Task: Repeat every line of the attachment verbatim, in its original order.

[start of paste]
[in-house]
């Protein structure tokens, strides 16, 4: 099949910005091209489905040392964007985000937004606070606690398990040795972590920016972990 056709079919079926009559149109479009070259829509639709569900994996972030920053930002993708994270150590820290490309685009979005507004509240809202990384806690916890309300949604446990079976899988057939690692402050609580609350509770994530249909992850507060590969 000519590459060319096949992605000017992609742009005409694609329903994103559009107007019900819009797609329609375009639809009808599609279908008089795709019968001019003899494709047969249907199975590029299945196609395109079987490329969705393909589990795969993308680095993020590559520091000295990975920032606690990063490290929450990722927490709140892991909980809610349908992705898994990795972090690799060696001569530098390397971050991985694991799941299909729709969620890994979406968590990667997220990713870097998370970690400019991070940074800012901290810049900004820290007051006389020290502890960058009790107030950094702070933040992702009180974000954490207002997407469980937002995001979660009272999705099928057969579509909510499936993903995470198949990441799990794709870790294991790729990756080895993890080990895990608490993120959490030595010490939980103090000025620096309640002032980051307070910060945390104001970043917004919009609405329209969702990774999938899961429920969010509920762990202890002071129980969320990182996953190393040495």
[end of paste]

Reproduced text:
[in-house]
């Protein structure tokens, strides 16, 4: 099949910005091209489905040392964007985000937004606070606690398990040795972590920016972990 056709079919079926009559149109479009070259829509639709569900994996972030920053930002993708994270150590820290490309685009979005507004509240809202990384806690916890309300949604446990079976899988057939690692402050609580609350509770994530249909992850507060590969 000519590459060319096949992605000017992609742009005409694609329903994103559009107007019900819009797609329609375009639809009808599609279908008089795709019968001019003899494709047969249907199975590029299945196609395109079987490329969705393909589990795969993308680095993020590559520091000295990975920032606690990063490290929450990722927490709140892991909980809610349908992705898994990795972090690799060696001569530098390397971050991985694991799941299909729709969620890994979406968590990667997220990713870097998370970690400019991070940074800012901290810049900004820290007051006389020290502890960058009790107030950094702070933040992702009180974000954490207002997407469980937002995001979660009272999705099928057969579509909510499936993903995470198949990441799990794709870790294991790729990756080895993890080990895990608490993120959490030595010490939980103090000025620096309640002032980051307070910060945390104001970043917004919009609405329209969702990774999938899961429920969010509920762990202890002071129980969320990182996953190393040495």